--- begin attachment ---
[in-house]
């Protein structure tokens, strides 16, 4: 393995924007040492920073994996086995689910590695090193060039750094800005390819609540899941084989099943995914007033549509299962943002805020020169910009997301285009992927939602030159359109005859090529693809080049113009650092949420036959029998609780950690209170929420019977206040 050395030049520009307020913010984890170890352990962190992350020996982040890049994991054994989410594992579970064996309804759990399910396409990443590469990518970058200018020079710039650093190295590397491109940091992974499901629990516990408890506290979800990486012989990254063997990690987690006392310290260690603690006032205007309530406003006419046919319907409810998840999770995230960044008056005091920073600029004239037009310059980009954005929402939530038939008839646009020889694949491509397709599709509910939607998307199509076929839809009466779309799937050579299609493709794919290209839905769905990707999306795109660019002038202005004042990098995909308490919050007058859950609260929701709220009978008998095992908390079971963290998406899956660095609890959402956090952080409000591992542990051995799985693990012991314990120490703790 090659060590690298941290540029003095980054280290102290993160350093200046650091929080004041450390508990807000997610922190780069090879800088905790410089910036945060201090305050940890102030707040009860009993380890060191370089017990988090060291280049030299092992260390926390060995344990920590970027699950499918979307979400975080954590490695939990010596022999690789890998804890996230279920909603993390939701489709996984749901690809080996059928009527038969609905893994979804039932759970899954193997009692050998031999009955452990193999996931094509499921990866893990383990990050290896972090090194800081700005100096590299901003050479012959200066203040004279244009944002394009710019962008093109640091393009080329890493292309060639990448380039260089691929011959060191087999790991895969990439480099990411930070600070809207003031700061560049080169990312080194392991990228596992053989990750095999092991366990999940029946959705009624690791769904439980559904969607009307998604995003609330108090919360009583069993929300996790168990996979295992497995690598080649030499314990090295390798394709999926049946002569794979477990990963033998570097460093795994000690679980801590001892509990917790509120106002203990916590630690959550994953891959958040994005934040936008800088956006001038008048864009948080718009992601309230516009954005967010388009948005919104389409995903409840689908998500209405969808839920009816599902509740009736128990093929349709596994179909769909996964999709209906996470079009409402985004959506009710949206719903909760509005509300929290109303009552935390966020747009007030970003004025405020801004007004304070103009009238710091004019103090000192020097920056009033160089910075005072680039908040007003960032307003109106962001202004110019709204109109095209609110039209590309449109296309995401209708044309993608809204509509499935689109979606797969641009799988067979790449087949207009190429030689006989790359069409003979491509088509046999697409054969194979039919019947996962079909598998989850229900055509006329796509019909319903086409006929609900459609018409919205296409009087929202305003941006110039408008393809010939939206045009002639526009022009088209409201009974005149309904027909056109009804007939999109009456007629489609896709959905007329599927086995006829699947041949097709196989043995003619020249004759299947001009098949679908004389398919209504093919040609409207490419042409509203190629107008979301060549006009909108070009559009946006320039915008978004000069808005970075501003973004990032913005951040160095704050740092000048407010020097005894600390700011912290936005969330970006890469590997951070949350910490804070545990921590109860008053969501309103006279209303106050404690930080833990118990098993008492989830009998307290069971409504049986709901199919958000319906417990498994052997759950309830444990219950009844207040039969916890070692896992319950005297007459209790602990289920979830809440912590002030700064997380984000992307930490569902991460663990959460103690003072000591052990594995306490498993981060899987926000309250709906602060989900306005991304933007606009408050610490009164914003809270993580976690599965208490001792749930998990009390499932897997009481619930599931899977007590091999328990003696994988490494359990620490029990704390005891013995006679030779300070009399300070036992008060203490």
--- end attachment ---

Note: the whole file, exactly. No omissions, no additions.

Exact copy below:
[in-house]
């Protein structure tokens, strides 16, 4: 393995924007040492920073994996086995689910590695090193060039750094800005390819609540899941084989099943995914007033549509299962943002805020020169910009997301285009992927939602030159359109005859090529693809080049113009650092949420036959029998609780950690209170929420019977206040 050395030049520009307020913010984890170890352990962190992350020996982040890049994991054994989410594992579970064996309804759990399910396409990443590469990518970058200018020079710039650093190295590397491109940091992974499901629990516990408890506290979800990486012989990254063997990690987690006392310290260690603690006032205007309530406003006419046919319907409810998840999770995230960044008056005091920073600029004239037009310059980009954005929402939530038939008839646009020889694949491509397709599709509910939607998307199509076929839809009466779309799937050579299609493709794919290209839905769905990707999306795109660019002038202005004042990098995909308490919050007058859950609260929701709220009978008998095992908390079971963290998406899956660095609890959402956090952080409000591992542990051995799985693990012991314990120490703790 090659060590690298941290540029003095980054280290102290993160350093200046650091929080004041450390508990807000997610922190780069090879800088905790410089910036945060201090305050940890102030707040009860009993380890060191370089017990988090060291280049030299092992260390926390060995344990920590970027699950499918979307979400975080954590490695939990010596022999690789890998804890996230279920909603993390939701489709996984749901690809080996059928009527038969609905893994979804039932759970899954193997009692050998031999009955452990193999996931094509499921990866893990383990990050290896972090090194800081700005100096590299901003050479012959200066203040004279244009944002394009710019962008093109640091393009080329890493292309060639990448380039260089691929011959060191087999790991895969990439480099990411930070600070809207003031700061560049080169990312080194392991990228596992053989990750095999092991366990999940029946959705009624690791769904439980559904969607009307998604995003609330108090919360009583069993929300996790168990996979295992497995690598080649030499314990090295390798394709999926049946002569794979477990990963033998570097460093795994000690679980801590001892509990917790509120106002203990916590630690959550994953891959958040994005934040936008800088956006001038008048864009948080718009992601309230516009954005967010388009948005919104389409995903409840689908998500209405969808839920009816599902509740009736128990093929349709596994179909769909996964999709209906996470079009409402985004959506009710949206719903909760509005509300929290109303009552935390966020747009007030970003004025405020801004007004304070103009009238710091004019103090000192020097920056009033160089910075005072680039908040007003960032307003109106962001202004110019709204109109095209609110039209590309449109296309995401209708044309993608809204509509499935689109979606797969641009799988067979790449087949207009190429030689006989790359069409003979491509088509046999697409054969194979039919019947996962079909598998989850229900055509006329796509019909319903086409006929609900459609018409919205296409009087929202305003941006110039408008393809010939939206045009002639526009022009088209409201009974005149309904027909056109009804007939999109009456007629489609896709959905007329599927086995006829699947041949097709196989043995003619020249004759299947001009098949679908004389398919209504093919040609409207490419042409509203190629107008979301060549006009909108070009559009946006320039915008978004000069808005970075501003973004990032913005951040160095704050740092000048407010020097005894600390700011912290936005969330970006890469590997951070949350910490804070545990921590109860008053969501309103006279209303106050404690930080833990118990098993008492989830009998307290069971409504049986709901199919958000319906417990498994052997759950309830444990219950009844207040039969916890070692896992319950005297007459209790602990289920979830809440912590002030700064997380984000992307930490569902991460663990959460103690003072000591052990594995306490498993981060899987926000309250709906602060989900306005991304933007606009408050610490009164914003809270993580976690599965208490001792749930998990009390499932897997009481619930599931899977007590091999328990003696994988490494359990620490029990704390005891013995006679030779300070009399300070036992008060203490």